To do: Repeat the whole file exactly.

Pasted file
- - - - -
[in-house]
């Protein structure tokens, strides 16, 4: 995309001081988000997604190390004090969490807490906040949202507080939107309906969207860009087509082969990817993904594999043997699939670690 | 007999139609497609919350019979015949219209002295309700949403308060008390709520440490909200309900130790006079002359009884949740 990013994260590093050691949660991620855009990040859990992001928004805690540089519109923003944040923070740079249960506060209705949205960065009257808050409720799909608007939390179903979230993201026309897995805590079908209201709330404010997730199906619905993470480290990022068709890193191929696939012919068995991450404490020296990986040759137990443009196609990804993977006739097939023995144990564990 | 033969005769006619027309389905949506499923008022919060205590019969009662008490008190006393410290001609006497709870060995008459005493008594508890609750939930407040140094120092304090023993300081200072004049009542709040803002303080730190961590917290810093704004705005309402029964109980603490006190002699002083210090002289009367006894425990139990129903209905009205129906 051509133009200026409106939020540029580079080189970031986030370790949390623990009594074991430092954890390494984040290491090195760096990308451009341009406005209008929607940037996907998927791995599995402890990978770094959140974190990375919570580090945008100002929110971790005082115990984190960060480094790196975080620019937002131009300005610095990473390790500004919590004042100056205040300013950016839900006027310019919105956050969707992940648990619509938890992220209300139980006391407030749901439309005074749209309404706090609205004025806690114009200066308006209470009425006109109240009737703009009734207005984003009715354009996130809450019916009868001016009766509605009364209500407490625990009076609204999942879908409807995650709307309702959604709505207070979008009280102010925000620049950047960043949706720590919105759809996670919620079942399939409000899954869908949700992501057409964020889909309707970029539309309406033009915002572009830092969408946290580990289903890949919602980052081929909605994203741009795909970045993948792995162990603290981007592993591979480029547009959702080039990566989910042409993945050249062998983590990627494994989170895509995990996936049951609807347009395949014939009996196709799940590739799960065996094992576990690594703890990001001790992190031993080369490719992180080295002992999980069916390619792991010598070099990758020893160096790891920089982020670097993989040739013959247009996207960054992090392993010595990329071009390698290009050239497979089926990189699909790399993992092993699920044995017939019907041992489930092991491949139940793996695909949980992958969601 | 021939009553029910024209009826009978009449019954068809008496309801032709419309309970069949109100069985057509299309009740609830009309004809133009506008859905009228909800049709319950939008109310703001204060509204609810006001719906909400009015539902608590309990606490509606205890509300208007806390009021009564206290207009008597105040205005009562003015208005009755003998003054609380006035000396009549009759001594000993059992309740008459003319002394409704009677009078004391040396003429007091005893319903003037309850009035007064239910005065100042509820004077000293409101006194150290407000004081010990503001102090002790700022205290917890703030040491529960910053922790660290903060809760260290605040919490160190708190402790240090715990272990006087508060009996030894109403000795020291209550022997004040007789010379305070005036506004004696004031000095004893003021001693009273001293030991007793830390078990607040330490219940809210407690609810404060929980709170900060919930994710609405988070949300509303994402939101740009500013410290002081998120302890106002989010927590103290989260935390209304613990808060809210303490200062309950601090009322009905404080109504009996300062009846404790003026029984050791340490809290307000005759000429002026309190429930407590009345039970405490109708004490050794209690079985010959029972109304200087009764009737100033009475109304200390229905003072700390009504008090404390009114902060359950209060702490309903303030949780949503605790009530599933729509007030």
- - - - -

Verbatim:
[in-house]
């Protein structure tokens, strides 16, 4: 995309001081988000997604190390004090969490807490906040949202507080939107309906969207860009087509082969990817993904594999043997699939670690 | 007999139609497609919350019979015949219209002295309700949403308060008390709520440490909200309900130790006079002359009884949740 990013994260590093050691949660991620855009990040859990992001928004805690540089519109923003944040923070740079249960506060209705949205960065009257808050409720799909608007939390179903979230993201026309897995805590079908209201709330404010997730199906619905993470480290990022068709890193191929696939012919068995991450404490020296990986040759137990443009196609990804993977006739097939023995144990564990 | 033969005769006619027309389905949506499923008022919060205590019969009662008490008190006393410290001609006497709870060995008459005493008594508890609750939930407040140094120092304090023993300081200072004049009542709040803002303080730190961590917290810093704004705005309402029964109980603490006190002699002083210090002289009367006894425990139990129903209905009205129906 051509133009200026409106939020540029580079080189970031986030370790949390623990009594074991430092954890390494984040290491090195760096990308451009341009406005209008929607940037996907998927791995599995402890990978770094959140974190990375919570580090945008100002929110971790005082115990984190960060480094790196975080620019937002131009300005610095990473390790500004919590004042100056205040300013950016839900006027310019919105956050969707992940648990619509938890992220209300139980006391407030749901439309005074749209309404706090609205004025806690114009200066308006209470009425006109109240009737703009009734207005984003009715354009996130809450019916009868001016009766509605009364209500407490625990009076609204999942879908409807995650709307309702959604709505207070979008009280102010925000620049950047960043949706720590919105759809996670919620079942399939409000899954869908949700992501057409964020889909309707970029539309309406033009915002572009830092969408946290580990289903890949919602980052081929909605994203741009795909970045993948792995162990603290981007592993591979480029547009959702080039990566989910042409993945050249062998983590990627494994989170895509995990996936049951609807347009395949014939009996196709799940590739799960065996094992576990690594703890990001001790992190031993080369490719992180080295002992999980069916390619792991010598070099990758020893160096790891920089982020670097993989040739013959247009996207960054992090392993010595990329071009390698290009050239497979089926990189699909790399993992092993699920044995017939019907041992489930092991491949139940793996695909949980992958969601 | 021939009553029910024209009826009978009449019954068809008496309801032709419309309970069949109100069985057509299309009740609830009309004809133009506008859905009228909800049709319950939008109310703001204060509204609810006001719906909400009015539902608590309990606490509606205890509300208007806390009021009564206290207009008597105040205005009562003015208005009755003998003054609380006035000396009549009759001594000993059992309740008459003319002394409704009677009078004391040396003429007091005893319903003037309850009035007064239910005065100042509820004077000293409101006194150290407000004081010990503001102090002790700022205290917890703030040491529960910053922790660290903060809760260290605040919490160190708190402790240090715990272990006087508060009996030894109403000795020291209550022997004040007789010379305070005036506004004696004031000095004893003021001693009273001293030991007793830390078990607040330490219940809210407690609810404060929980709170900060919930994710609405988070949300509303994402939101740009500013410290002081998120302890106002989010927590103290989260935390209304613990808060809210303490200062309950601090009322009905404080109504009996300062009846404790003026029984050791340490809290307000005759000429002026309190429930407590009345039970405490109708004490050794209690079985010959029972109304200087009764009737100033009475109304200390229905003072700390009504008090404390009114902060359950209060702490309903303030949780949503605790009530599933729509007030």